RTX End Cap design is simply Slugger’s take on their Prime’s end cap. It has been the same as the 2019 version where it was new. They did update the end cap in other bats this year—like the Solo got a new speed endcap while the Select PWR got a new design too. We expect the Prime to either go away completely in 2021 (with all the emphasis on the Meta) or get an upgraded end cap in 2021. By way of performance there isn’t much to talk about. It’s an endcap that helps the barrel compress and keeps its durability.
Balanced Swing Weight based on our measurements the Prime, since its original 915 days, has been a balanced bat. This holds true across BBCOR, USA and USSSA versions. The bat is what folks migth refer to as “easy” to swing. There is no end load.
Premium LS Pro Comfort Grip is Slugger’s take on a Lizard Skin—those are our words, not anyone elses. A couple years back Slugger bats came standard with a Lizard Skin grip. But, that relationship ended and Slugger just puts their own grips. Its is, for all intents and purposes, a good grip with legit tackiness.
The overall rating uses seven different weighted metrics to determine our overall score. Half of total rating comes from the player and our exit speed tests (Player Rating: 25%, Performance: 25%).The other categories are Relevance (20%), Demand (10%), Durability (10%), Resell Score (5%), and Tech Specs (5%).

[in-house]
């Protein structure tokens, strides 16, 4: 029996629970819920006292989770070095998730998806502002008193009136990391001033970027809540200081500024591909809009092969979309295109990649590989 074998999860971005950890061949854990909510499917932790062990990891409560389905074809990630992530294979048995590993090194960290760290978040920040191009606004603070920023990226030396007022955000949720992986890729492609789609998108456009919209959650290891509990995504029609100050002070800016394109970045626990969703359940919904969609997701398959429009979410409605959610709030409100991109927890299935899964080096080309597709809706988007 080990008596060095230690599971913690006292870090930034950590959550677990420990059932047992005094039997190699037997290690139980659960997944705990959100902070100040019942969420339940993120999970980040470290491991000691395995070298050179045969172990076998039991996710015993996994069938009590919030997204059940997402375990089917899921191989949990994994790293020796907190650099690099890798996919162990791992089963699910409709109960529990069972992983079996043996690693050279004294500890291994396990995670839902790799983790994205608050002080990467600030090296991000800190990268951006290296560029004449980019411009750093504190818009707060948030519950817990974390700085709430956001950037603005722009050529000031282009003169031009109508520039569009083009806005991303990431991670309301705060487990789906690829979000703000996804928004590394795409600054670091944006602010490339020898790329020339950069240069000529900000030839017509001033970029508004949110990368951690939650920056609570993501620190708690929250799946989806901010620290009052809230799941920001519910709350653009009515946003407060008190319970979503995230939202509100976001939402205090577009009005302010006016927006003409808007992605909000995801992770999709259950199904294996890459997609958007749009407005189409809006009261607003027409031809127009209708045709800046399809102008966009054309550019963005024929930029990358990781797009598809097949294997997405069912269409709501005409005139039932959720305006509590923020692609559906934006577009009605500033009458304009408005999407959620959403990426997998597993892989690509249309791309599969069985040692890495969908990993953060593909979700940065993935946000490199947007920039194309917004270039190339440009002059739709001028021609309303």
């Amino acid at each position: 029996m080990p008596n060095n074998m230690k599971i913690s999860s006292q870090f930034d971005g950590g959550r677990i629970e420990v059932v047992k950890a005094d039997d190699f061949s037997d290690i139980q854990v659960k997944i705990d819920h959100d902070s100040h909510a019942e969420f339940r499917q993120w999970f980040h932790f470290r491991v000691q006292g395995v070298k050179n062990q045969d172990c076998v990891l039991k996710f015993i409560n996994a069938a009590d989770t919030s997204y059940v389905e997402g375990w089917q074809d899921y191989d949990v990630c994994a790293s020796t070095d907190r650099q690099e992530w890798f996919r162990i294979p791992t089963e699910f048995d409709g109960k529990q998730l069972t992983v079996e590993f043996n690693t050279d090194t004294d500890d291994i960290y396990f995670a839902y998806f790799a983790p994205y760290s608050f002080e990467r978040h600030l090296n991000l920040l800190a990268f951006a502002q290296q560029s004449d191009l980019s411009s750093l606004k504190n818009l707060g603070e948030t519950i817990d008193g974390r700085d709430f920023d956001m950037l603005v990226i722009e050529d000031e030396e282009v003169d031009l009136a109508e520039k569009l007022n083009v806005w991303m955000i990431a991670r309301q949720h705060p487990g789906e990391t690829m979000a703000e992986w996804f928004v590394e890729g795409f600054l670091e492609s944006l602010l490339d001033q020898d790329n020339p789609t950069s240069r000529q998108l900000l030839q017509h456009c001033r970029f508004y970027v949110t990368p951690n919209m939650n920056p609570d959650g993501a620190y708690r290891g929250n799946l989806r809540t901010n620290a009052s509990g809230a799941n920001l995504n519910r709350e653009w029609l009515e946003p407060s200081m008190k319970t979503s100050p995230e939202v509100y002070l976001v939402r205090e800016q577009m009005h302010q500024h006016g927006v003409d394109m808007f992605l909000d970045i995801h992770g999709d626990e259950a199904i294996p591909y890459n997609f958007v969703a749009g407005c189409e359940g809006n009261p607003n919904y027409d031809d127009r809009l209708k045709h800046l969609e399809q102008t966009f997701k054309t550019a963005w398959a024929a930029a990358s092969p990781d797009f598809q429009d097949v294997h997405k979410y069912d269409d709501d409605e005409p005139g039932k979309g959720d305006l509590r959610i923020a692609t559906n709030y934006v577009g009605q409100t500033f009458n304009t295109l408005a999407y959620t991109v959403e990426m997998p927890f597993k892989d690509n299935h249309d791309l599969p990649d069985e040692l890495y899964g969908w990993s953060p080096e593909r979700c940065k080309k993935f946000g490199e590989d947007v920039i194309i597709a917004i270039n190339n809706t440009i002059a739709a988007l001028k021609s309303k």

*: When a bat is denoted by a star (*) it is a preliminary rating. Expect it to be updated as we learn more about the bat and gather more data.
(PlaRa) Player Rating: We measure player rating from user reviews. Those users include our own hitters that we test at the lab as well as reviews we find online.
(ExVe) Performance: Performance measures the exit speeds and distances we capture in our hitting lab with HitTrax using these bats.
(Relv) Relevance: We measure the number of sizes and the MOI of the bat. Bats with a wider range of options get a better score.
(Dmnd) Demand: Demand is measured by consumer sentiment and the buzz around the bat.
(Drb) Durability: A bat’s durability is measured by user reviews as well as feedback from manufacturers.
(ReSl) Resell Score: Based on the price the bats go for used. Higher prices mean greater user demand which means, generally, a better bat. A resell value closer to its original price means a higher score.
(Tech) Tech Specs: We rate the bat on its technological advancements from previous years and compared to the industry at large. This is our chance to reward companies who are trying to innovate.
MOI or Mass Moment of Inertia is a measurement of bat swing weight. This quantifies how difficult it is to swing a bat. The industry often refers to this as things like End Load or Balanced but those words have been overused to the point of meaninglessness. We measure the actual swing weights of each bat we test using the industry-standard pendulum period, balance point, and scale weight. You can read more about that here.
The price is the original MSRP price of the bat.
The types of bats are single-piece alloy (SPA), two-piece composite (TPC), single-piece composite (SPC), hybrid (Hyb.), and wood (Wood). Hybrid bats are made of composite handles and alloy barrles.
The estimated date the bat began distribution.